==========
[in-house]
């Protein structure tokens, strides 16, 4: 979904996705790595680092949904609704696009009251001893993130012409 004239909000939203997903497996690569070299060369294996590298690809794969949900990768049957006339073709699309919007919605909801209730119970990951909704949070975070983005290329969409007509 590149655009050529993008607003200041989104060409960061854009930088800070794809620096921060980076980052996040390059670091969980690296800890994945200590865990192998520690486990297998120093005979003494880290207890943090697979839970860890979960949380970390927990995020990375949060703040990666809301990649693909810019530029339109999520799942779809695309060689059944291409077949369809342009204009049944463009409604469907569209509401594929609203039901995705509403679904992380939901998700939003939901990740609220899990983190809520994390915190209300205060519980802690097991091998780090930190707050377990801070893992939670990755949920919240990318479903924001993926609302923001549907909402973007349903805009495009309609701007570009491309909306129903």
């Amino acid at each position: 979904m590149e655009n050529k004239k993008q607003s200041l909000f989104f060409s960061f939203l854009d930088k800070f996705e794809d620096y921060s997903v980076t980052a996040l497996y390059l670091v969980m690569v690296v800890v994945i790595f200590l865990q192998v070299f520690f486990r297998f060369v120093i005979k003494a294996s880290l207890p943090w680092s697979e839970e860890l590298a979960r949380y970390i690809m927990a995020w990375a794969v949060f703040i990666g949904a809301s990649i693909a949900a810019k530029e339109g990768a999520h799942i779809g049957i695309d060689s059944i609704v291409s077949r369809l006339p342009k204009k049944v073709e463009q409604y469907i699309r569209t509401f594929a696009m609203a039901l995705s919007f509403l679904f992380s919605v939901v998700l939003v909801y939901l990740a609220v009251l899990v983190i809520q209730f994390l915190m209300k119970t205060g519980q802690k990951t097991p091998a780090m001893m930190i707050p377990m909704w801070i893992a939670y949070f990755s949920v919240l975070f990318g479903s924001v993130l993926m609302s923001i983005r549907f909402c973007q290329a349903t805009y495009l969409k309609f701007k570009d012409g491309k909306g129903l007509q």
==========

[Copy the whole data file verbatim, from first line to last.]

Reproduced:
[in-house]
């Protein structure tokens, strides 16, 4: 979904996705790595680092949904609704696009009251001893993130012409 004239909000939203997903497996690569070299060369294996590298690809794969949900990768049957006339073709699309919007919605909801209730119970990951909704949070975070983005290329969409007509 590149655009050529993008607003200041989104060409960061854009930088800070794809620096921060980076980052996040390059670091969980690296800890994945200590865990192998520690486990297998120093005979003494880290207890943090697979839970860890979960949380970390927990995020990375949060703040990666809301990649693909810019530029339109999520799942779809695309060689059944291409077949369809342009204009049944463009409604469907569209509401594929609203039901995705509403679904992380939901998700939003939901990740609220899990983190809520994390915190209300205060519980802690097991091998780090930190707050377990801070893992939670990755949920919240990318479903924001993926609302923001549907909402973007349903805009495009309609701007570009491309909306129903």
């Amino acid at each position: 979904m590149e655009n050529k004239k993008q607003s200041l909000f989104f060409s960061f939203l854009d930088k800070f996705e794809d620096y921060s997903v980076t980052a996040l497996y390059l670091v969980m690569v690296v800890v994945i790595f200590l865990q192998v070299f520690f486990r297998f060369v120093i005979k003494a294996s880290l207890p943090w680092s697979e839970e860890l590298a979960r949380y970390i690809m927990a995020w990375a794969v949060f703040i990666g949904a809301s990649i693909a949900a810019k530029e339109g990768a999520h799942i779809g049957i695309d060689s059944i609704v291409s077949r369809l006339p342009k204009k049944v073709e463009q409604y469907i699309r569209t509401f594929a696009m609203a039901l995705s919007f509403l679904f992380s919605v939901v998700l939003v909801y939901l990740a609220v009251l899990v983190i809520q209730f994390l915190m209300k119970t205060g519980q802690k990951t097991p091998a780090m001893m930190i707050p377990m909704w801070i893992a939670y949070f990755s949920v919240l975070f990318g479903s924001v993130l993926m609302s923001i983005r549907f909402c973007q290329a349903t805009y495009l969409k309609f701007k570009d012409g491309k909306g129903l007509q």